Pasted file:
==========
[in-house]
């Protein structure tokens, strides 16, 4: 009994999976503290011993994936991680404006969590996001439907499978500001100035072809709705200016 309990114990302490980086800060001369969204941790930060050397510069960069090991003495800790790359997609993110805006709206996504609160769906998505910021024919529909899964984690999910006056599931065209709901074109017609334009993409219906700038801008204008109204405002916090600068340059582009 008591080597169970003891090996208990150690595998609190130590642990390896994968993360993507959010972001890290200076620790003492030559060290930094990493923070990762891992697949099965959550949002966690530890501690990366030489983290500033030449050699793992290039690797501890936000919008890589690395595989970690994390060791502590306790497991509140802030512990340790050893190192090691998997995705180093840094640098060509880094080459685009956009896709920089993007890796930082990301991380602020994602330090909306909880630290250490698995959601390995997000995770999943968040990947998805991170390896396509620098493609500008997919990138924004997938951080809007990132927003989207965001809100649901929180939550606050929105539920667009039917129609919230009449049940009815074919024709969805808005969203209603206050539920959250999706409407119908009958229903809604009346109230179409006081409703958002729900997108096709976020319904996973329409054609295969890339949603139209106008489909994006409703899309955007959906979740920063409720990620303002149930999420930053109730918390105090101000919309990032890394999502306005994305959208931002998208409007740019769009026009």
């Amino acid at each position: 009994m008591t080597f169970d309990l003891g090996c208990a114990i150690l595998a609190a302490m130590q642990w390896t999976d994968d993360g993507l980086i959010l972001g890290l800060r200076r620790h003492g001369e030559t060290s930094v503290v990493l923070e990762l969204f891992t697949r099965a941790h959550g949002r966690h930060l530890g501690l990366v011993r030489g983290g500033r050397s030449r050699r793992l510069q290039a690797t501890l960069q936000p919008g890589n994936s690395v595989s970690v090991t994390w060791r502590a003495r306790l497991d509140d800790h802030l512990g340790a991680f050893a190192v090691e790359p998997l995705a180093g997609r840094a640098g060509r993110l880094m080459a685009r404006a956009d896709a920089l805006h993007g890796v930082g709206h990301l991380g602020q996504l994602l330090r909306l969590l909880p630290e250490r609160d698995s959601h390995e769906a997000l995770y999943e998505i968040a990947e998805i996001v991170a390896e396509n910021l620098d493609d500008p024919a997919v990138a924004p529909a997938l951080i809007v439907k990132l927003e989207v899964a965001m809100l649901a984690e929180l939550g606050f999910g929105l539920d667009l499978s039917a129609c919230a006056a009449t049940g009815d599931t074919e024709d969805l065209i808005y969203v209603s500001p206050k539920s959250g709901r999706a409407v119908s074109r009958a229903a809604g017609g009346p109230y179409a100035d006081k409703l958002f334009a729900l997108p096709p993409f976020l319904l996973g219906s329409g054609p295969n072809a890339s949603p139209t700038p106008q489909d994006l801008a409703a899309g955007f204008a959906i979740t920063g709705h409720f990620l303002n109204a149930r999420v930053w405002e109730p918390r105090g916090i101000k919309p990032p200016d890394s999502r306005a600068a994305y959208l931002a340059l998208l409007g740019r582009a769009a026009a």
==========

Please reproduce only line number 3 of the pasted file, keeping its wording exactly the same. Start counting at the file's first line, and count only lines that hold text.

């Amino acid at each position: 009994m008591t080597f169970d309990l003891g090996c208990a114990i150690l595998a609190a302490m130590q642990w390896t999976d994968d993360g993507l980086i959010l972001g890290l800060r200076r620790h003492g001369e030559t060290s930094v503290v990493l923070e990762l969204f891992t697949r099965a941790h959550g949002r966690h930060l530890g501690l990366v011993r030489g983290g500033r050397s030449r050699r793992l510069q290039a690797t501890l960069q936000p919008g890589n994936s690395v595989s970690v090991t994390w060791r502590a003495r306790l497991d509140d800790h802030l512990g340790a991680f050893a190192v090691e790359p998997l995705a180093g997609r840094a640098g060509r993110l880094m080459a685009r404006a956009d896709a920089l805006h993007g890796v930082g709206h990301l991380g602020q996504l994602l330090r909306l969590l909880p630290e250490r609160d698995s959601h390995e769906a997000l995770y999943e998505i968040a990947e998805i996001v991170a390896e396509n910021l620098d493609d500008p024919a997919v990138a924004p529909a997938l951080i809007v439907k990132l927003e989207v899964a965001m809100l649901a984690e929180l939550g606050f999910g929105l539920d667009l499978s039917a129609c919230a006056a009449t049940g009815d599931t074919e024709d969805l065209i808005y969203v209603s500001p206050k539920s959250g709901r999706a409407v119908s074109r009958a229903a809604g017609g009346p109230y179409a100035d006081k409703l958002f334009a729900l997108p096709p993409f976020l319904l996973g219906s329409g054609p295969n072809a890339s949603p139209t700038p106008q489909d994006l801008a409703a899309g955007f204008a959906i979740t920063g709705h409720f990620l303002n109204a149930r999420v930053w405002e109730p918390r105090g916090i101000k919309p990032p200016d890394s999502r306005a600068a994305y959208l931002a340059l998208l409007g740019r582009a769009a026009a």